One particular audience question garnered lots of great tips: "When I make my very first approach to a foundation, via phone call or email, what information should I have at the ready?" Your first impression on a foundation is important, as it sets the precedent for how the funder will view your organization in the future, and it can determine whether the funder asks you to submit a formal proposal. Based on our panelists' discussion, here are some things with which you should arm yourself when the time comes:
The elevator pitch. Who are you and what do you do? What is this organization all about? Make sure that you have can articulate the answers to these questions quickly, clearly, and engagingly at a moment's notice. You should have a listener-friendly version of your organization's mission and vision ready to go, in as few words as reasonably possible. This is what is commonly known as the "elevator pitch." If you don't have one already, here's a guide to creating one.
Who are you reaching and how many are you reaching? Assuming that you make it past the elevator pitch stage, get ready to talk about outreach. What communities do you serve? Who is your audience and how large is your audience? A funder might hesitate if your visitors/audiences mostly consist of friends of the artists. If you can indicate that your organization attracts a broader audience and operates as a part of a community rather than simply being situated within that community, you are more likely to catch the funder's attention. Also consider audience education and engagement. How are people impacted by visiting your exhibits or performances? Do they tell their friends about their experience, and do they come back for repeat visits? Some of this information ties into the measurement of impact and outcomes; you can learn more about that topic through our Tools and Resources for Assessing Social Impact.
How are you helping the field as a whole? Is your arts organization only looking out for its own benefit, or is it helping to strengthen the broader field? This type of question can refer to a variety of things. How well do you treat your artists or performers? Does your organization provide an outlet for types of art or artists that need a bigger voice? Is your organization doing something innovative? Do you see the other arts organizations in your field as competitors, or as partners? Are you bringing art to audiences that might not otherwise experience it? To have an answer to any of these sorts of questions is to think beyond your organization's immediate needs and consider whether the field is a better place when your organization exists.
Budget and funding information. If the funder likes your mission and your outreach, next you might be asked about your finances. You should be prepared to discuss the size of your budget and how your revenue and expenses are shaping up. The funder is going to be interested in how the organization currently gets its funding, and specifically the diversity of its funding. Be sure that you have some knowledge as to how much of your budget is comprised of private funding (donations and grants), and how much comes from earned income, such as ticket sales. A solid diversity of funding streams makes your organization look more financially responsible, and is more likely to garner interest from a potential funder.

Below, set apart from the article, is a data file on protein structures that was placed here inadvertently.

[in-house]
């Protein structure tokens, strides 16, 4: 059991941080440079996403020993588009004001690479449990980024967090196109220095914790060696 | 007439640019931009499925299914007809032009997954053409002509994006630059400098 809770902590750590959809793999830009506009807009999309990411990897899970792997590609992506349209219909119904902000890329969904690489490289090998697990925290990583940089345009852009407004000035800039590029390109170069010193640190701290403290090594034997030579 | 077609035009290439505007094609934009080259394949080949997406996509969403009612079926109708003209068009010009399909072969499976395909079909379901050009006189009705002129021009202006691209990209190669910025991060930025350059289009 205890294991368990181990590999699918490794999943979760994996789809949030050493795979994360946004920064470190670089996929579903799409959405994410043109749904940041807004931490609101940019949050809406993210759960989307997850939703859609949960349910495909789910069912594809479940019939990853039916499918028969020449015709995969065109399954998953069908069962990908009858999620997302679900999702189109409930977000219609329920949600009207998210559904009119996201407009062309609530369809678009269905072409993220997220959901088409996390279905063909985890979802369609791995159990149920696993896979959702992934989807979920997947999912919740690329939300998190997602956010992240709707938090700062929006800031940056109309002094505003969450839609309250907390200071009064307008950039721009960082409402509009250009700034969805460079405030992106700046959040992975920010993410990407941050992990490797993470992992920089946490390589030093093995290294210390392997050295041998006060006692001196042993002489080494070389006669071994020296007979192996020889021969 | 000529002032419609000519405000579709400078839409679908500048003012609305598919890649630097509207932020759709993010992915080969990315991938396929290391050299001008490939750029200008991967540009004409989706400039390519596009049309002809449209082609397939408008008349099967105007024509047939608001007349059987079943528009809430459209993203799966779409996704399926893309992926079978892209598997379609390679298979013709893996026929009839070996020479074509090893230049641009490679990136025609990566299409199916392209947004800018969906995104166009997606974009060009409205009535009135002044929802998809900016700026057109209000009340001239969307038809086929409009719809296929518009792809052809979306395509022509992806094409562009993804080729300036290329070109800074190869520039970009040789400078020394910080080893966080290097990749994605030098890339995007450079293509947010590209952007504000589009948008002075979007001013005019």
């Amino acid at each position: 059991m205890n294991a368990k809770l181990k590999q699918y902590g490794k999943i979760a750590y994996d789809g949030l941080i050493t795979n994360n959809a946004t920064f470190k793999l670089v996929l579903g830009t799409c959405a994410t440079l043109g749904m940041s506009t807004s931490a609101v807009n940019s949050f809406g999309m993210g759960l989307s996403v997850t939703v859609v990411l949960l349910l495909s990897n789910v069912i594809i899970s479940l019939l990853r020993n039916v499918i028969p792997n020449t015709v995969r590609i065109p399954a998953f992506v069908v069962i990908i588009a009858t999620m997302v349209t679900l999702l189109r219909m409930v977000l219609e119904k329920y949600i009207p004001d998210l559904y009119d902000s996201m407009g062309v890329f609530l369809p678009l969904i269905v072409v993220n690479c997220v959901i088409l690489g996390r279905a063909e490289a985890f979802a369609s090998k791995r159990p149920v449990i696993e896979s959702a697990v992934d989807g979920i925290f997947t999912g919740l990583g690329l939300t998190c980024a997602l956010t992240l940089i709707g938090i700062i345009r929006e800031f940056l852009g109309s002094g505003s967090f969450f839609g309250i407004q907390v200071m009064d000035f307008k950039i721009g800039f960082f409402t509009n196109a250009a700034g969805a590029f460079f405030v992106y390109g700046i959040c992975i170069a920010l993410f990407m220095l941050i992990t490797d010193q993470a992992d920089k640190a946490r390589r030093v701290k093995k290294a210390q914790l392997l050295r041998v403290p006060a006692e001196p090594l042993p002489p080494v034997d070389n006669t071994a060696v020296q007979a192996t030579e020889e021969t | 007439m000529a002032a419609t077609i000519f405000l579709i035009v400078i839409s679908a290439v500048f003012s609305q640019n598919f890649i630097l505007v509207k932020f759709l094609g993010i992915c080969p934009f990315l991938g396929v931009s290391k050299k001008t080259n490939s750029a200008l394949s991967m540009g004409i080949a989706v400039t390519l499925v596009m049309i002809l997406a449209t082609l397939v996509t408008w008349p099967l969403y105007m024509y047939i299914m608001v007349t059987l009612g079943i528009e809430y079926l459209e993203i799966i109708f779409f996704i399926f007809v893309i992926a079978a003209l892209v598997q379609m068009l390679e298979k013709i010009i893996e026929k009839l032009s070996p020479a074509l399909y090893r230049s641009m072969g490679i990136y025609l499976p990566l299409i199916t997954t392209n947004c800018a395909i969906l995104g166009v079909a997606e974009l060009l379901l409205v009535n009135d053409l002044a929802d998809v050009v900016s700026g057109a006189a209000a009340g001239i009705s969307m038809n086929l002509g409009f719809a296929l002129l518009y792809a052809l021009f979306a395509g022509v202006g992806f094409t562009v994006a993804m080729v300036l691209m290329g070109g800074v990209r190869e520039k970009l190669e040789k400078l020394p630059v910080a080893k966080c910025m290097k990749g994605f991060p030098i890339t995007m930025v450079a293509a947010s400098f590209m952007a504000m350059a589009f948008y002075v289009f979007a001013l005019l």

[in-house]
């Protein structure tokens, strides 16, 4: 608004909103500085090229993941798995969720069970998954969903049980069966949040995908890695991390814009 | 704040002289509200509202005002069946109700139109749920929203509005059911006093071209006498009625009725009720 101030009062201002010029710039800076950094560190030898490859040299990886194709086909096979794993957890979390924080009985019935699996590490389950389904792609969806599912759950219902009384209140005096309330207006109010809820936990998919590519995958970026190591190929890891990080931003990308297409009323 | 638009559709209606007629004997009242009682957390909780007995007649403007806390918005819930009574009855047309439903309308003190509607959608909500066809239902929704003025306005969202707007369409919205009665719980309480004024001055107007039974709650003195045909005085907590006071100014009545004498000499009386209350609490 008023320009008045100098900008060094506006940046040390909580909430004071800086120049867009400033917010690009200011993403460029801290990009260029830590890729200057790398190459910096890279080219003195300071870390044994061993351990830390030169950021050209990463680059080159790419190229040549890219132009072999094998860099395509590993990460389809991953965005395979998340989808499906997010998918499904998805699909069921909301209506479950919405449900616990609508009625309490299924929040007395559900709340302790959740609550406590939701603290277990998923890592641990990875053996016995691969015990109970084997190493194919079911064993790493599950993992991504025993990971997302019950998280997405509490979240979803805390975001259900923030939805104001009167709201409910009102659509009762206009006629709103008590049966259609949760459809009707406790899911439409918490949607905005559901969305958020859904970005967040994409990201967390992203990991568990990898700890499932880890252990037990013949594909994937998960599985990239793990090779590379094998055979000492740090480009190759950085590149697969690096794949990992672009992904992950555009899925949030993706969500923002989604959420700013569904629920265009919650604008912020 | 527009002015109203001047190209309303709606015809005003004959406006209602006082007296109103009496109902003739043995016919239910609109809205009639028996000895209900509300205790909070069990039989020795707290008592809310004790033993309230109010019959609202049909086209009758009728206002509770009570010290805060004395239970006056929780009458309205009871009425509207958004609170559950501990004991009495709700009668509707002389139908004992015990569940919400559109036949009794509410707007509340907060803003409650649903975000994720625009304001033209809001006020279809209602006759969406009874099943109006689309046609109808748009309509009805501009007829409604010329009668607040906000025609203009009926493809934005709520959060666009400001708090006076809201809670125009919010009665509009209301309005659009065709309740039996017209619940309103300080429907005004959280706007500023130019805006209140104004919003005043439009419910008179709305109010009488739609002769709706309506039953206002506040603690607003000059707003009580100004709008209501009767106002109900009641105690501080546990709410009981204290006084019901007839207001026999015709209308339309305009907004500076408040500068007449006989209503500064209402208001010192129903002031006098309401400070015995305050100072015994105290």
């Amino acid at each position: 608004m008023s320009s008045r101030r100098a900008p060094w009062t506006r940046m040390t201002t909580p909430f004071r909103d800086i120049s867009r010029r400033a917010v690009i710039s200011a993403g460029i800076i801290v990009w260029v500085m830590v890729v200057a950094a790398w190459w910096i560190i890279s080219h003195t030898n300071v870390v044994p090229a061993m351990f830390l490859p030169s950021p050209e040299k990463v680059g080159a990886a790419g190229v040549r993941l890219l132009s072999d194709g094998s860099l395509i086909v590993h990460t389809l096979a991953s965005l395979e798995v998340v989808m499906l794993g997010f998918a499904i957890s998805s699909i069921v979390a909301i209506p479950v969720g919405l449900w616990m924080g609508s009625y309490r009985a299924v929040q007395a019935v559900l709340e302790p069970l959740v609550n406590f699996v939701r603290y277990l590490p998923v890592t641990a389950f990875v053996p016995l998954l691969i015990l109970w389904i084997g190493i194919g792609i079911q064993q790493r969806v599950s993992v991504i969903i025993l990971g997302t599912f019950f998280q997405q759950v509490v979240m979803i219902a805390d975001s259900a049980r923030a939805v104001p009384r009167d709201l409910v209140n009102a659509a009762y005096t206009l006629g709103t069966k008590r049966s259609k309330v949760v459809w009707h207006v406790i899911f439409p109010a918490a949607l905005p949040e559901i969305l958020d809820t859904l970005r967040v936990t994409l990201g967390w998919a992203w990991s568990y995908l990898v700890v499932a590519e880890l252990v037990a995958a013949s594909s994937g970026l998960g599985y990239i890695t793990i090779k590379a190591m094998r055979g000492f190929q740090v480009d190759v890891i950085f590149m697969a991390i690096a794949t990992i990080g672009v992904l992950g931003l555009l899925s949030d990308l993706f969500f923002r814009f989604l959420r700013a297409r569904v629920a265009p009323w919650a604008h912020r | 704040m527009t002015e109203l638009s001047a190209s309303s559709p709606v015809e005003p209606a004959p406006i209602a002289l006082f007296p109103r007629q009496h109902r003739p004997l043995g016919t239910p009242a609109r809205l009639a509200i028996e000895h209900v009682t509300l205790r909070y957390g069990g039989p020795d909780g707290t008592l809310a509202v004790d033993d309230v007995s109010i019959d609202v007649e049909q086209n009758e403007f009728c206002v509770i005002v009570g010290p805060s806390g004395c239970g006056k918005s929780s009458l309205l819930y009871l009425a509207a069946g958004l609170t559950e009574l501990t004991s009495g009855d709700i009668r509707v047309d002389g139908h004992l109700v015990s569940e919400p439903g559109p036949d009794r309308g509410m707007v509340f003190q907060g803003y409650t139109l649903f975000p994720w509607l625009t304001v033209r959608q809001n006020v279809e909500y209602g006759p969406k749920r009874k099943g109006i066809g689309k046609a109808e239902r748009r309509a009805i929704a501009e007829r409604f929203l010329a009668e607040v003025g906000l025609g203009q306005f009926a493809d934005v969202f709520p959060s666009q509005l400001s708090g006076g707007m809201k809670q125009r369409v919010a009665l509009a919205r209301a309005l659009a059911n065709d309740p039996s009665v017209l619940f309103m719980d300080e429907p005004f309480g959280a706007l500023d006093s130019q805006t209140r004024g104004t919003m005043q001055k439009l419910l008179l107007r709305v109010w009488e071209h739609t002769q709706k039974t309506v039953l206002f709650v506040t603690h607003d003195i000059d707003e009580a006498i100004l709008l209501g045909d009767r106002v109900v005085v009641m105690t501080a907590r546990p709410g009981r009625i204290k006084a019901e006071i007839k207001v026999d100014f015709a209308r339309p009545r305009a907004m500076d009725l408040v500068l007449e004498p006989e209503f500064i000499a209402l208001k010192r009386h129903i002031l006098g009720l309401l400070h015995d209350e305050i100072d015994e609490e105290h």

What's your season/schedule like? If your conversation has been going well thus far, the program officer might begin to consider a visit. Be ready to discuss some good exhibits, performances, or other relevant events that let the funder see your work in action, and send along a program or catalog.
Other important tips:
Read the web site before calling! Yes, it can give you an edge to contact a funder before formally approaching them for funding, but your phone call or email should be an informed one. While it's fine to ask questions, foundation staff may be weary of answering a question that is easily answered by a quick perusal of the funder's web site. Before making any contact, check to see whether the foundation has a web site, and if so, spend roughly 20 minutes reading through any background information and application details before you pick up the phone. This way, you will sound like you did your homework when you speak with a staff member, and any queries you make will be substantial ones. Remember that program officers have busy schedules, and while they will be happy to speak with you, they would rather not waste valuable time rehashing the basic information about their foundation.
"Find the Yenta." Our panelists used this expression to refer to finding the person who is willing to offer insight and connections to help your nonprofit obtain the funding it needs. It's terrific if you contact a funder and they express interest in providing a grant, but it's particularly valuable if you connect with a foundation staff member who can provide good advice on how you can strengthen your case for support, or put you in touch with staff from other funders who may also be willing to support your organization. Building a relationship with someone who is receptive to your organization's needs and willing to go the extra mile for you is just as beneficial as receiving a grant.
If you would like to learn more about securing foundation funding for arts organizations, many resources are available on the Foundation Center's special focus page, Focus on Funding for the Arts; highlights include a map of foundation funding for the arts in 25 of the largest U.S. metropolitan areas, and a recording of our webinar from last fall, "Arts Funding in Uncertain Times". Stay tuned for more programming for arts groups as Funding for Arts Month continues.